“It takes a village to raise a child”. This African proverb means that an entire community of people must interact with children for them to experience and grow in a safe environment. My friends, Amanda and Nathan, took this to heart….then didn’t think it was enough.
Convicted by Their Faith in Jesus
My wife, Amanda, and I have been reading, learning, thinking, and praying about the great need that children have for a loving home, a stable environment, security, and support. Our hearts break when we see children enter into our “spheres of existence” who lack these things.
After getting to know a number of people, in very personal ways, who became foster parents, we found ourselves naturally reading about it. All of this noticing, learning, and reading led us directly to praying about it. Praying, “Lord, please raise up enough stable families for these children. Please call people who are willing and able to love those who need to be loved…”.
We started moving in directions that would lead us to a more direct influence on the lives of the children we know. Through our participation in youth sports leagues, Amanda’s job move to pediatrics, kids we know through the church, and mentoring at the high school, we noticed even more need. We had started to do something about it.
Yet in our reading, learning, thinking, and praying, we still felt this wasn’t enough. After doing everything we could think of to be involved and give back to the lives of the children who need it, we were finally convinced and convicted that we were called to do something more. We then arrived at the decision to become foster parents and are nearing the end of the process of certification now.
When I talk about active discipleship, I like to think I’m talking about something I’m endeavoring to live out. I’ll be honest, there are times I preach something and it is born more out of self-examination than experience. Yet this is a time when I see a clear parallel in my life, because my wife and I both view this calling to fostering as being connected to our journey as disciples of Jesus.
Following Jesus, to us, means caring for the most vulnerable, feeding others, providing clothing for those who cannot clothe themselves, and so on. Is there a more tangible sign that we believe these things to be true, than fostering children….the children who Jesus cares for a great deal?
Active discipleship, to me, means putting the beliefs and faith I have (about who Jesus is, who Jesus loves, and what the church should believe) into action in my life at home. I don’t always get it right (just the other day I apologized to someone for not being gracious), but sometimes I hope I do. And I believe this might be one of those times.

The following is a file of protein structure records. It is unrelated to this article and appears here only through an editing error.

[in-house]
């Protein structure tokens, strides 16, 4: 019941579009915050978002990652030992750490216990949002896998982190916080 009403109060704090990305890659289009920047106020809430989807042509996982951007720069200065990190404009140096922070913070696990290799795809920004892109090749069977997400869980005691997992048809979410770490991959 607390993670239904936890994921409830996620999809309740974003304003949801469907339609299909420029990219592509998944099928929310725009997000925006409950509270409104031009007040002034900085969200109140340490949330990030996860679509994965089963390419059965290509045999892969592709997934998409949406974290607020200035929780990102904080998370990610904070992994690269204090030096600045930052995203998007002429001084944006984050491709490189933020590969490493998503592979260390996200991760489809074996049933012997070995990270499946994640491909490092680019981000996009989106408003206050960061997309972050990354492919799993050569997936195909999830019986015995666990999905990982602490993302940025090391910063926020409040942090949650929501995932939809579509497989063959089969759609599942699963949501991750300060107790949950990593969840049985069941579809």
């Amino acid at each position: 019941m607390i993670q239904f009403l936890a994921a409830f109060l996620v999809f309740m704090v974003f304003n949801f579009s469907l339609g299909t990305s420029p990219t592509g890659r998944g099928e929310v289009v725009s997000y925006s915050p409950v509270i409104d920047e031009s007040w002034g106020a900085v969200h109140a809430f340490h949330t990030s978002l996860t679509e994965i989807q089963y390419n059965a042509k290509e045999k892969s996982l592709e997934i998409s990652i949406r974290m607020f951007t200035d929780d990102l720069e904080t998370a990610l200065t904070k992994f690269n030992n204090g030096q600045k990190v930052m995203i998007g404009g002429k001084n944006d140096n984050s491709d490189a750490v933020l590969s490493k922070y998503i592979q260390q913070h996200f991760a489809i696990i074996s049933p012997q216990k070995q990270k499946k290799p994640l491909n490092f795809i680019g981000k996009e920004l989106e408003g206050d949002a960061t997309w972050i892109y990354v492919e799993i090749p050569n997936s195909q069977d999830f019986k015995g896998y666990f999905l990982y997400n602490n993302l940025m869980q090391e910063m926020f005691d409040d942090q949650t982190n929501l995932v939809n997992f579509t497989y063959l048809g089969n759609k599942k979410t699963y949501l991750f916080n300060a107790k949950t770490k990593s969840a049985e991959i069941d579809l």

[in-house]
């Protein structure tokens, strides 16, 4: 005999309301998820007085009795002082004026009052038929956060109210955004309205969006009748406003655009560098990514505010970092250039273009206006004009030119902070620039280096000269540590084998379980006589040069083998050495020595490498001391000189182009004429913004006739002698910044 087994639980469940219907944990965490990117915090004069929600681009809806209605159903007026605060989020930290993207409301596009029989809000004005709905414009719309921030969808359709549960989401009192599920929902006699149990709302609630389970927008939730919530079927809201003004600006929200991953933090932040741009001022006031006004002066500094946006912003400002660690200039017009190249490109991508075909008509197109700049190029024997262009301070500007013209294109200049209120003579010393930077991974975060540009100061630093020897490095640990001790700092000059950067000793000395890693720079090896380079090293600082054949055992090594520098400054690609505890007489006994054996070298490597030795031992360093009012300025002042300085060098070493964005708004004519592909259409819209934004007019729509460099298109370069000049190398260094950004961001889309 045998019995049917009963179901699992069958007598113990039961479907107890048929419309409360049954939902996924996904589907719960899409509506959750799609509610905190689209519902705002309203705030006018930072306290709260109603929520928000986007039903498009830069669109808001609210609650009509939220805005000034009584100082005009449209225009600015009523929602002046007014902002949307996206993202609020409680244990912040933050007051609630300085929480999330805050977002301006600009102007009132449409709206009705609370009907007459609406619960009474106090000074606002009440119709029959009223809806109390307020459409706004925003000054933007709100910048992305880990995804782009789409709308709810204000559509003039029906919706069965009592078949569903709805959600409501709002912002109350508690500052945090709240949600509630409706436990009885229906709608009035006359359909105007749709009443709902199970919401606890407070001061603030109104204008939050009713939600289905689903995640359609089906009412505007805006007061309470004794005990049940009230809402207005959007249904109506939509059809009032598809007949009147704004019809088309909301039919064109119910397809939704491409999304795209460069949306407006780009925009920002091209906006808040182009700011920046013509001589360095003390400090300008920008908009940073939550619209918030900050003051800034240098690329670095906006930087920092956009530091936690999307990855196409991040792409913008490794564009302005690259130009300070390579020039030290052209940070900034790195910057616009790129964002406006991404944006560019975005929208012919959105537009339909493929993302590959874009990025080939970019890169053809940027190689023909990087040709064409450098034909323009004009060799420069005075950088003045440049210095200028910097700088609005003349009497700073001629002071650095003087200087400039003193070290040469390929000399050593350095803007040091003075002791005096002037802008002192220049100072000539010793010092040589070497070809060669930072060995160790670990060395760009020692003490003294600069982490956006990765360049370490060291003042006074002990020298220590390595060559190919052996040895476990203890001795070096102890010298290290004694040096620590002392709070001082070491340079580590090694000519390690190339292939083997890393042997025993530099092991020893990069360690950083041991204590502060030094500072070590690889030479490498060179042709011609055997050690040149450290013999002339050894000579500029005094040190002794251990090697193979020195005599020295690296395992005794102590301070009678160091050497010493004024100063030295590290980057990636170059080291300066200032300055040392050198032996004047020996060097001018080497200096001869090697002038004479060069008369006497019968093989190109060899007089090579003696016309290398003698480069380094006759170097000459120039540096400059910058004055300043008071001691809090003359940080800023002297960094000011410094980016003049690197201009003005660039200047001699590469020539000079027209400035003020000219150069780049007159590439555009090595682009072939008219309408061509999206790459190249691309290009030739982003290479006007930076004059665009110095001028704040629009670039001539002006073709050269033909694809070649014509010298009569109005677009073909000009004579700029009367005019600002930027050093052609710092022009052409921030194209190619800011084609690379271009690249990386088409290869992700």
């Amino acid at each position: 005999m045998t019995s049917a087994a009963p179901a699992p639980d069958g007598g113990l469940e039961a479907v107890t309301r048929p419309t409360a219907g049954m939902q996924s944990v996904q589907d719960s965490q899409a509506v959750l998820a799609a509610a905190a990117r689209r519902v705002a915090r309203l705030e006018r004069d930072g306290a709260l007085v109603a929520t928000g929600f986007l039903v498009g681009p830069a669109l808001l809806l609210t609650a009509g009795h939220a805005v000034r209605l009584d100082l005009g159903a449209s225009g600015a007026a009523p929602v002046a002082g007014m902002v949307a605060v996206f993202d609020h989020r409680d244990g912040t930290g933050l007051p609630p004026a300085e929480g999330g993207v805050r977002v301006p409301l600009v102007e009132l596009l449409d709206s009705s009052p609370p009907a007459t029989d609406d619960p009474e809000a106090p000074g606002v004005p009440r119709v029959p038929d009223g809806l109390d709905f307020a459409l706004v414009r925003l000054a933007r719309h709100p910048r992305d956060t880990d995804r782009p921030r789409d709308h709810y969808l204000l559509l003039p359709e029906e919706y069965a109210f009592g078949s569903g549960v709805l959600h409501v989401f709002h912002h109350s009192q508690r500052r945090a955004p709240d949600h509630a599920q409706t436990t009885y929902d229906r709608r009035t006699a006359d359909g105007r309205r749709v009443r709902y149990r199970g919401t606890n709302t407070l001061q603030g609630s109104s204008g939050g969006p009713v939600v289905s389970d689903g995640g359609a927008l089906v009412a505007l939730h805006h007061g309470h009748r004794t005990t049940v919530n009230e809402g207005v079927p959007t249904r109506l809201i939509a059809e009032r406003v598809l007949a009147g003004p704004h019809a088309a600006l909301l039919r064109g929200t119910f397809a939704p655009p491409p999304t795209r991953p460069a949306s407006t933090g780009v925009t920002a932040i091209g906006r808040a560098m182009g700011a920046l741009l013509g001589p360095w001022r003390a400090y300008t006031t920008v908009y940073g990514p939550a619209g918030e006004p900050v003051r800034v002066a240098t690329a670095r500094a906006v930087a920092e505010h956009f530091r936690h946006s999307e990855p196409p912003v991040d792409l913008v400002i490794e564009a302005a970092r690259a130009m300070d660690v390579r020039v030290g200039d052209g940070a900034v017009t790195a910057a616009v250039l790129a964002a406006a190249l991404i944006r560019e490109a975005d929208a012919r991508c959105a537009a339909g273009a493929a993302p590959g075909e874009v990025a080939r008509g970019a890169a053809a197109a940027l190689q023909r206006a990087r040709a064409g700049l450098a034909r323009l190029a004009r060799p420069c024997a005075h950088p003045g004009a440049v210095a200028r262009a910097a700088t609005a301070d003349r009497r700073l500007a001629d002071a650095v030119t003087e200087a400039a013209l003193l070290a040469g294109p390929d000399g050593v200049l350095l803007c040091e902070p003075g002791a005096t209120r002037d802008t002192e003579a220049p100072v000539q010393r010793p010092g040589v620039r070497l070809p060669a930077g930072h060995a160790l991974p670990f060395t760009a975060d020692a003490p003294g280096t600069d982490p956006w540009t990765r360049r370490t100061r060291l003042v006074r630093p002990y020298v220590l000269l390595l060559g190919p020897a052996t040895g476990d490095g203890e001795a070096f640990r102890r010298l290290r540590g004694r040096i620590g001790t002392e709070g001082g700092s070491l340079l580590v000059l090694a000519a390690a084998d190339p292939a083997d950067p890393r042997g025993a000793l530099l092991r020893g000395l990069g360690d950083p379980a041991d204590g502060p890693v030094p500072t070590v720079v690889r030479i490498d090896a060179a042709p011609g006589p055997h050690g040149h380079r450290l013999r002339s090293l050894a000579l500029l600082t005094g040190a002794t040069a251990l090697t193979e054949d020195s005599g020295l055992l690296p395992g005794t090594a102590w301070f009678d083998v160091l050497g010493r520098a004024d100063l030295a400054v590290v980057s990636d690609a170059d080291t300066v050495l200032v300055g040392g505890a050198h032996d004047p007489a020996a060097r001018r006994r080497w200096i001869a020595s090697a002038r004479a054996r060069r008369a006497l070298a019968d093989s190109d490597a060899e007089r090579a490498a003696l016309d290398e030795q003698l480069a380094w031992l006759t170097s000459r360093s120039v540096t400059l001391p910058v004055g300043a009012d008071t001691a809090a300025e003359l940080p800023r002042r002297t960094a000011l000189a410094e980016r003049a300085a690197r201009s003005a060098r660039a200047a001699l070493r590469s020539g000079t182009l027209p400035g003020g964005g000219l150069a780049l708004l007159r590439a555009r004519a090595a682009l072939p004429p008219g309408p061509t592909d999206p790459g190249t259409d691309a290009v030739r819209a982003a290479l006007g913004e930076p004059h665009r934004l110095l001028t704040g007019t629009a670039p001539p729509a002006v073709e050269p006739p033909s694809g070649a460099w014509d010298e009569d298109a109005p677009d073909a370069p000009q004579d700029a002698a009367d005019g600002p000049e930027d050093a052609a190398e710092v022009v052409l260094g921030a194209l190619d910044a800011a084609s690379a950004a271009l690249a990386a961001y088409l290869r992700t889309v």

Fostering isn’t for everyone. Heck, after we care for a few children it might not even be for us. But we all have ways in which we can be more intentional about putting our faith into action, about living out our faith while “on mission” in the world. I encourage you to examine yourself and ask how you are living your life on mission or how you might start in some area.
What would it look like to put some component of what you’ve learned and believe about Jesus into action? You might be surprised where it leads you, and you might just change a little part of the world to look more like heaven.
Orphans – a Worldwide Crisis
This is one busy family making a difference in the lives of several vulnerable children. “It takes a village to raise a child”, so there is room for all of us to contribute and our village has become worldwide. The IHH Humanitarian and Social Research Center produced a lengthy report in June 2018 that is overwhelming in its scope and implication. Here are a few excerpts:
Wars, invasions, conflicts etc. are all crises which lead to an increase in the number of orphans. Currently, the crises prevailing in Eastern Turkistan, Syria, Nigeria, Iraq, Somali, Mali, Sudan, Palestine, Afghanistan, the Central African Republic, Arakan, and Pattani leads to ever increasing numbers of orphans in these areas. Natural disasters also leave behind many orphans. The tsunami that hit South Asia, the earthquakes in Haiti and Pakistan, and the drought in East Africa, have all left millions of children orphans.